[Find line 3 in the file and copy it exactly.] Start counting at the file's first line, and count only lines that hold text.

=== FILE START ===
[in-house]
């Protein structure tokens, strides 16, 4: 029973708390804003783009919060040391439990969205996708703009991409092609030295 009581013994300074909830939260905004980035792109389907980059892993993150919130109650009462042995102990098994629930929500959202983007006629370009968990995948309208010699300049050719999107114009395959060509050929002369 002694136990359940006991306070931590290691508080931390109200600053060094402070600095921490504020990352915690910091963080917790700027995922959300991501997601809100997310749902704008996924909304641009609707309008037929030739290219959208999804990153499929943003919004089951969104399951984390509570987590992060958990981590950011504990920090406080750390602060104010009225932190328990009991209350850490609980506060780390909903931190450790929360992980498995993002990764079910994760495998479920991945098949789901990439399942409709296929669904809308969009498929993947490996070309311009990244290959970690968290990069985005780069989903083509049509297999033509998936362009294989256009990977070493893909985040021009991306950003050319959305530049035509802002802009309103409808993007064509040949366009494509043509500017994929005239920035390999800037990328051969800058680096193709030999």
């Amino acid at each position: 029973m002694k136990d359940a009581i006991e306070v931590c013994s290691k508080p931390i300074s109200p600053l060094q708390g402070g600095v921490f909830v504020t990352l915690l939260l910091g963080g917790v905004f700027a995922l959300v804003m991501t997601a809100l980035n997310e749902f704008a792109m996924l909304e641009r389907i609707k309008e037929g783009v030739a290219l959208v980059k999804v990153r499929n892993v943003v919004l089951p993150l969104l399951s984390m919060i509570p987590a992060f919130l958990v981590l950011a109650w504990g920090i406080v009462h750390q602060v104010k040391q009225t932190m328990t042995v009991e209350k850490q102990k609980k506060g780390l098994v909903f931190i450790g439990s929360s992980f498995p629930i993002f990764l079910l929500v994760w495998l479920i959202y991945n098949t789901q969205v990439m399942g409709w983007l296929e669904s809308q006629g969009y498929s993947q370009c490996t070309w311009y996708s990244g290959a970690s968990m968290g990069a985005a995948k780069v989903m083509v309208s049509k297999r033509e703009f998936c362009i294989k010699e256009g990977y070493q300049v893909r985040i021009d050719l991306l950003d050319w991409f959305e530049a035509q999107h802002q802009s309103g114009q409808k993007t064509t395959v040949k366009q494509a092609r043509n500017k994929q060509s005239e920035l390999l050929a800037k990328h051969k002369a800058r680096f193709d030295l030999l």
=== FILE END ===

């Amino acid at each position: 029973m002694k136990d359940a009581i006991e306070v931590c013994s290691k508080p931390i300074s109200p600053l060094q708390g402070g600095v921490f909830v504020t990352l915690l939260l910091g963080g917790v905004f700027a995922l959300v804003m991501t997601a809100l980035n997310e749902f704008a792109m996924l909304e641009r389907i609707k309008e037929g783009v030739a290219l959208v980059k999804v990153r499929n892993v943003v919004l089951p993150l969104l399951s984390m919060i509570p987590a992060f919130l958990v981590l950011a109650w504990g920090i406080v009462h750390q602060v104010k040391q009225t932190m328990t042995v009991e209350k850490q102990k609980k506060g780390l098994v909903f931190i450790g439990s929360s992980f498995p629930i993002f990764l079910l929500v994760w495998l479920i959202y991945n098949t789901q969205v990439m399942g409709w983007l296929e669904s809308q006629g969009y498929s993947q370009c490996t070309w311009y996708s990244g290959a970690s968990m968290g990069a985005a995948k780069v989903m083509v309208s049509k297999r033509e703009f998936c362009i294989k010699e256009g990977y070493q300049v893909r985040i021009d050719l991306l950003d050319w991409f959305e530049a035509q999107h802002q802009s309103g114009q409808k993007t064509t395959v040949k366009q494509a092609r043509n500017k994929q060509s005239e920035l390999l050929a800037k990328h051969k002369a800058r680096f193709d030295l030999l």